The question preying on our minds is whether we did right by the American people in reporting home truths to them. Or did we get mired in the muck of the greatest reality show on earth? Did we get lost in the trees of Twitter, fake news and all that internet stuff? Maybe it’s a “post-truth” world, after all.
In our democracy, much depends on the answers. We like to think the First Amendment is first for a reason, that freedom of the press is indispensable to the America dreamt of by the framers of the Constitution — Alexander Hamilton, James Madison, all the bright white men in Philadelphia.
But here’s the thing: Broadcasting Donald Trump’s rallies and hate-mongering for hours of free airtime, unedited, may not be what they had in mind. Good for ratings, but in retrospect, wrong.
Duck if you can; there’s a lot of guilt and angst flying around Cambridge, Massachusetts, New York and down south to Washington, D.C. The usual rituals have unusual urgency.
At the Kalb Report at the National Press Club, host Marvin Kalb voiced the question of whether a Trump administration will crack down on press freedom. That’s not far-fetched, considering Trump’s open hostility to the media. Kalb, a journalism sage, remembers the good old days when candidates didn’t shout and hurl, “Corrupt!” or “Dishonest!” to the gaggle of reporters trying to do their job.
Trump’s blustering late-night tweets were a way to run around deadlines and the newsroom vetting process, to communicate directly and grow his base, letting loose insults and leaving claims and facts unchecked.
In fits, Trump ripped up the press paradigm of how to cover a presidential candidate. In his first political rodeo, with nothing to lose, he invented a new way to win — lobbing over our heads, always angry or gloating. At first, the press and the public found him more entertaining than others in the Republican field.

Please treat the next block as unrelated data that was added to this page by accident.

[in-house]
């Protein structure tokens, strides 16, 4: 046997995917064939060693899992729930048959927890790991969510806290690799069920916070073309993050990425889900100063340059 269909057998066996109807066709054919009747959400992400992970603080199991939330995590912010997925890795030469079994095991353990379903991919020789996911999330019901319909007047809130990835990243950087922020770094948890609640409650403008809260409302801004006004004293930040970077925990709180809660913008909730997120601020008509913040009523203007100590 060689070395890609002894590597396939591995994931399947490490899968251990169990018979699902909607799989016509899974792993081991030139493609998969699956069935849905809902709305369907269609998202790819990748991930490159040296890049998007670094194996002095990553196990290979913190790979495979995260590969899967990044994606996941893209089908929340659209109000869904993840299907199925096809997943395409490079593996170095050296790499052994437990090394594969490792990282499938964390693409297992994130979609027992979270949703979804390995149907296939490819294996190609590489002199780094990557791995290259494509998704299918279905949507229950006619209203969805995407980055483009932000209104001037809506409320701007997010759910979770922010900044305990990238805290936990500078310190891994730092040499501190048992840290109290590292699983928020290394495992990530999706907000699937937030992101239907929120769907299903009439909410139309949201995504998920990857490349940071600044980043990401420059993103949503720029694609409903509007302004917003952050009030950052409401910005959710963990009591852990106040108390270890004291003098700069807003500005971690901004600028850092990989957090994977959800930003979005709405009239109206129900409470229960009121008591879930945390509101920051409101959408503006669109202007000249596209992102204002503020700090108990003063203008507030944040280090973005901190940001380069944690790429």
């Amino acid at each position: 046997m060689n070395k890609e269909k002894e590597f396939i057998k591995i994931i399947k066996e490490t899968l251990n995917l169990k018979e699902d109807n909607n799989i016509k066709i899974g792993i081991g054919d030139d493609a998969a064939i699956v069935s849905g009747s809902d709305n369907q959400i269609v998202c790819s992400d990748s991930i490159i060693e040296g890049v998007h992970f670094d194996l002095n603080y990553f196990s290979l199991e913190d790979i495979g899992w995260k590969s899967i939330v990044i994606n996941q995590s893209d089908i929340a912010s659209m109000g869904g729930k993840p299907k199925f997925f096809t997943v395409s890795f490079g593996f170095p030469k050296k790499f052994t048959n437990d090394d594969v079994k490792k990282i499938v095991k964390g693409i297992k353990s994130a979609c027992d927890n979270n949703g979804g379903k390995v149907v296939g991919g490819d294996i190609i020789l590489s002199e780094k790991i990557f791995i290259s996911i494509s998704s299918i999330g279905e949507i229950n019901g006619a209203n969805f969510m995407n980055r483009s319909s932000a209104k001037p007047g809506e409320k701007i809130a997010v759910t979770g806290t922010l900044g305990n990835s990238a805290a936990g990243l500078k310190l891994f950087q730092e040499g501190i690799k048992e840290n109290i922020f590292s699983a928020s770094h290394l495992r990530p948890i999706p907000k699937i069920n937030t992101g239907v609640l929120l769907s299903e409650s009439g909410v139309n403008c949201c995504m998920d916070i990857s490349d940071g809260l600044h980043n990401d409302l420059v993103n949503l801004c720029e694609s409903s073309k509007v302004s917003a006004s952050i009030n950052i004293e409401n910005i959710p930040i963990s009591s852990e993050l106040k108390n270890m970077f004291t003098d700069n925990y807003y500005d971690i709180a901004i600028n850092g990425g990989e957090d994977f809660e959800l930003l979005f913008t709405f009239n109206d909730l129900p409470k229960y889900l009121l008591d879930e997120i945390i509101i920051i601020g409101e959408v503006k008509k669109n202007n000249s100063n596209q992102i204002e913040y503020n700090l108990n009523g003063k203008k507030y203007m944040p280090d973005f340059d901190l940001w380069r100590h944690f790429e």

That raised a question for the presidential debate moderators, two of whom were Kalb’s guests, Martha Raddatz of ABC News and Chris Wallace of Fox News. Over the 90 minutes, if a candidate makes a false claim, should the moderator correct him or her? Millions of Americans are watching and making up their minds. The answer from Raddatz and Wallace was no, that’s not our job. Let the other candidate say so.
That’s old-school neutrality, but the game has changed so much that it’s time the press becomes more aggressive, too — in the moment, as it happens. We like to scrutinize events at our desks, stewing over coffee, but we have to change with the times, too.
As the president-elect appoints his cabinet, he is sending in the Marines to three major military or homeland security posts. That’s troublesome, but the nightly news is not going to say so. Newspapers have suffered financially over the last decade and some have even physically shrunk and seen their buildings blown up (the Miami Herald.) But it’s no time to be shy when we have a Caeser-like ruler riding into Rome who’d like to silence us into submission. And it’s time to fight back against the fake news “epidemic,” as Clinton said on Capitol Hill on Thursday.
Martin Baron, executive editor of The Washington Post, issued a memo on media harassment and ended it: “Just do your job.” But the climate is changing — indoors and out. (In a glaring omission, the debates failed to discuss climate change.)
One thing’s for sure: If Hillary Clinton had won the presidency, yet lost 2.5 million votes in the popular count, we’d never hear the end of the outrage on Fox, talk radio and on the Breitbart website. Am I “right?”
The cuts and blows to truth are still raw. Looking back at Harvard’s Kennedy School of Government, where opposing campaigns met to debrief, Jennifer Palmieri, Clinton’s director of communications, declared, “I would rather lose than win the way you guys did.”
The late Senator Pat Moynihan wisely said, “Everyone is entitled to his own opinion, but not to his own facts.”
Clinton did her level best, and we played by press rules. But not all was fair in the public square.
To find out more about Jamie Stiehm and read features by other Creators Syndicate writers and cartoonists, visit www.creators.com.
IMAGE: A man hands a newspaper to a customer at a news stand in New York, U.S., November 9, 2016. REUTERS/Shannon Stapleton